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Household of Faith

library pictures
By Mary Ann Hadley
Published: March 28, 2011

As stated above Ellen wrote in an upstairs 18x20 room, while James wrote below in a room the same size. The Bahler family of John F., wife Mary J., and baby daughter, Grace (born 1878), also shared their home with Arthur and Mary Daniells during the winter of 1878-79 while Mary cooked for the household.

Ellen had written, "We are very favorably situated for we have a good cook." [NOTE: Bahler's son by a previous marriage, Robert, and Mary's (a brother to Elder R.F. Cottrell), probably also lived in the home, although there is no known record of them in Texas until the 1880 census.]

Now that Marian Davis had arrived, she was given her own upstairs room. She began her work immediately, but by mid-February was having chronic health problems. James wrote to a sister in Battle Creek that Miss Davis would "doubtless go into the grave. It's only a matter of time." Interestingly, Miss Davis would live another quarter century, while James White would go to his grave in about two and a half years.

When the Whites came to Denison in November, the Bahler home was still under construction. Windows were only tacked in, one door was not yet hung and the plasterers had not yet completed their task. There was a good well in the front yard (a rarity, according to Ellen) and there was an ample yard around the house. Having a well in front would lead us to believe the home was set toward the back of the lot (Bahler owned several lots on the south side — facing north — of the Morgan Street side of "block 80." Soon after moving in, the Whites purchased solid walnut bedroom furniture, and were highly pleased with their purchase.

As stated before, Mrs. Bahler owned the house "just across the way" in which the poverty stricken Moore family of at least six lived. What we do not learn from Ellen or James' correspondence is that a baby boy was born to the Moore family in "Ellen White's home" in early 1879.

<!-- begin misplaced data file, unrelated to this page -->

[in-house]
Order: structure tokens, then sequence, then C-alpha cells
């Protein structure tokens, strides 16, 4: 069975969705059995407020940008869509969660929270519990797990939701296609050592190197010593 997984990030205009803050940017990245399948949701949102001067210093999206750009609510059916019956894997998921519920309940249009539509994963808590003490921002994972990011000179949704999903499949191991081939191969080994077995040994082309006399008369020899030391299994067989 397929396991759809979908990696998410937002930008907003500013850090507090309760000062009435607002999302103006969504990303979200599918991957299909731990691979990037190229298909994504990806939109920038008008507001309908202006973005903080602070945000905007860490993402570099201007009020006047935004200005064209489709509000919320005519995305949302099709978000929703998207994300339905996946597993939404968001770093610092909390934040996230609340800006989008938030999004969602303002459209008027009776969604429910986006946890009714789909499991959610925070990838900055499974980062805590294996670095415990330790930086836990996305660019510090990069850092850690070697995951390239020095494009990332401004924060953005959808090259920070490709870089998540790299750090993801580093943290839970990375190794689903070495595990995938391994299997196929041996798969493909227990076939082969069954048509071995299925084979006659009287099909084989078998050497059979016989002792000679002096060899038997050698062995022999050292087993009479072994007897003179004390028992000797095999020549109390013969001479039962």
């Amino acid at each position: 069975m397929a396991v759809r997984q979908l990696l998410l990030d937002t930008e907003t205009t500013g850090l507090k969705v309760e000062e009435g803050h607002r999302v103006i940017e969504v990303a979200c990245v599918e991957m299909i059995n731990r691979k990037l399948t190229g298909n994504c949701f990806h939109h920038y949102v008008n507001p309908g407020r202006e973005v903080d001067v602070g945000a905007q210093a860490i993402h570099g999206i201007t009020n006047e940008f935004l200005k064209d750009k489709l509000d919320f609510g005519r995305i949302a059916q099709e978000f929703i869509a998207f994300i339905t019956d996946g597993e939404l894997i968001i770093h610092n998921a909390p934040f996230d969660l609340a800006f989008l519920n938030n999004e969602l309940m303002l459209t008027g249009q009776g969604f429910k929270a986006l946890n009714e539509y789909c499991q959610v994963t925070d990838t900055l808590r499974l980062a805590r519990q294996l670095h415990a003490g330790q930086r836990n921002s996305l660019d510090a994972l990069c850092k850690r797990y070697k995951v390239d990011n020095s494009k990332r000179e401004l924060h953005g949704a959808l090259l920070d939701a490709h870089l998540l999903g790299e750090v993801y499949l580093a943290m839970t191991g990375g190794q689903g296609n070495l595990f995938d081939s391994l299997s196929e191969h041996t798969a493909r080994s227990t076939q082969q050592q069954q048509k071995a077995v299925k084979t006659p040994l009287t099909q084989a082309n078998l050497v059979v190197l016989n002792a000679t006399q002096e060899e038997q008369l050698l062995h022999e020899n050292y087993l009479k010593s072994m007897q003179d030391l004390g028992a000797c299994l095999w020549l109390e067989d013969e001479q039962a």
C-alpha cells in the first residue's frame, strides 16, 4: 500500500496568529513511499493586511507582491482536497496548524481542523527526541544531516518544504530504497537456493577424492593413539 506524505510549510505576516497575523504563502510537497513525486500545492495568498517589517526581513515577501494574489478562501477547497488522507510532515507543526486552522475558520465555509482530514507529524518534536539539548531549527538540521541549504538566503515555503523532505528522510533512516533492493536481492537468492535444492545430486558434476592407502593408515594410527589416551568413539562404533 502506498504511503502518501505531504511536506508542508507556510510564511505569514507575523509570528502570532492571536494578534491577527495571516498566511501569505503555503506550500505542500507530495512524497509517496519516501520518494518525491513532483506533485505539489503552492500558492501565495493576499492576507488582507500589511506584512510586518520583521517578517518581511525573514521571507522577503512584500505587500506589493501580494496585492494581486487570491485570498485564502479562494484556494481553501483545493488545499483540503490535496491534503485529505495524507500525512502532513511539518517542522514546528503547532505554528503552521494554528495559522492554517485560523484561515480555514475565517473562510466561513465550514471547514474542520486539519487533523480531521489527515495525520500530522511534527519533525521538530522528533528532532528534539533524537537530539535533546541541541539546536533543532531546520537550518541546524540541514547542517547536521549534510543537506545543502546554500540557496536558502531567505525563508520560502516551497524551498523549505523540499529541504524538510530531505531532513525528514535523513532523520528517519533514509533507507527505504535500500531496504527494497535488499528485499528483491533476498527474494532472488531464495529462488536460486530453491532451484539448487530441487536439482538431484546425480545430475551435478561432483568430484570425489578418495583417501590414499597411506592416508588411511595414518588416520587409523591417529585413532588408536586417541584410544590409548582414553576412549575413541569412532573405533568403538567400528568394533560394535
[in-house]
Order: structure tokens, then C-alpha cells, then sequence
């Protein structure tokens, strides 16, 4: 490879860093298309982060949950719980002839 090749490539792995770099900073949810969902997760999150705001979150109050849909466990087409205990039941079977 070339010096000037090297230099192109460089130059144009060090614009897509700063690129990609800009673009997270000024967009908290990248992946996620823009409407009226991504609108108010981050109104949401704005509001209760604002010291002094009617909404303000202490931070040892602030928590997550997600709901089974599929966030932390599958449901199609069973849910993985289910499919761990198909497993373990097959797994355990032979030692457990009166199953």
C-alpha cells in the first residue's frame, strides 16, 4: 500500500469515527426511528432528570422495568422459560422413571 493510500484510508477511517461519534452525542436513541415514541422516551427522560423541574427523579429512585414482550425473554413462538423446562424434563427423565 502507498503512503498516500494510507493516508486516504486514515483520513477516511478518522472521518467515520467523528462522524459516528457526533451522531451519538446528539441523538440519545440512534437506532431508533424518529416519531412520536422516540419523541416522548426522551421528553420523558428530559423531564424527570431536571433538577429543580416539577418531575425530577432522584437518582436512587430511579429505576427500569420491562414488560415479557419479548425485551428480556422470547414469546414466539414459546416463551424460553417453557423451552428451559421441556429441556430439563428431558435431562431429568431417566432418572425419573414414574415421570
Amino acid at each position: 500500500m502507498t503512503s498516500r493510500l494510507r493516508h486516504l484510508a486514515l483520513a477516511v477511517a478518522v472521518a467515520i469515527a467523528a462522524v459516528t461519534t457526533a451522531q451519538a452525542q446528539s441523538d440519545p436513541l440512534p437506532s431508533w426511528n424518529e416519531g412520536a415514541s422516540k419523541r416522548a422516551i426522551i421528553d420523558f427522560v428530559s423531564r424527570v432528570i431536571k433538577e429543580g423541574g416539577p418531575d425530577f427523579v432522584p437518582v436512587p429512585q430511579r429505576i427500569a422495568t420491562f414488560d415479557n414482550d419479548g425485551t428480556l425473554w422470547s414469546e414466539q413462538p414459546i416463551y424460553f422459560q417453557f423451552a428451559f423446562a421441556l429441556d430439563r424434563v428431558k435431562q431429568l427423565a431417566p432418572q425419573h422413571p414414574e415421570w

The James Cornell family of at least four, also lived nearby. Cornell was a cobbler. His brother, evangelist Merritt E. Cornell, had also lived in Denison with his wife Angie. Elder Cornell had preached a series of sermons in Dallas in the summer of 1875, bringing several converts. Shortly afterward he had left full-time ministry in an attempt to resolve personal problems in his household, and had helped his brother repair shoes. Soon sick, nearly starved, and greatly discouraged, Elder Cornell had corresponded with James and Ellen White and with their blessing had moved to Boulder, Colo., in the early fall of 1878.

Adding to the Denison Adventist menagerie, James White continuously accumulated livestock. There's the "little mules" that get out of the pasture, only to be brought back home by A.G. Daniells. There are horses — at least two ponies that are used to pull the phaeton the Whites purchased in November in preference to "Texas hacks which are really lumber wagons," [NOTE: The phaeton was the THE sports vehicle of that day. Ellen seemed to love daringly fast travel, and she especially loved to arrive at an event in the classiest vehicle available.] and, at some point, there are additional horses and cattle purchased by James. At present it is not known where James pastured his animals, but it would have been within walking distance, most likely farther southwest. He mentions an oak grove one-eighth of a mile from the house.

There was an abundance of prairie fires in those days, some set deliberately and maliciously by Yankee soldiers during reconstruction; others set deliberately by ranchers to keep down unwanted growth. Ellen was quite sensitive to the smoke. Mrs. Cornell (Roxie) had asthma. Then, to complicate all of their lives, times began to be hard, especially by January, 1879. Money became scarce. Speaking of their strict budgeting, James writes to Willie, "We are making everything reach the longest way. This is especially the case with our late calf, six months old. He ran with his mother and took all the milk. We kill him, dry him, and eat him all the way to Colorado. Thus we lay him the longest way, so as to reach from Denison to Walling's Mill (Colorado).

Obviously, James was already planning in detail his upcoming wagon train trip to Colorado. And it would turn out to be their good fortune that James had made that beef jerky. Meanwhile, the Whites were also heavily involved in some interesting forms of evangelism. Read on to learn about it.

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About this Article Series

The complete story of the Whites' Texas sojourn had never before been published before this series of articles appeared in the Keene Star newspaper (Dec 2003-Apr 2004). The series touches on the highlights, and presents little known facts about the Whites' stay in Texas.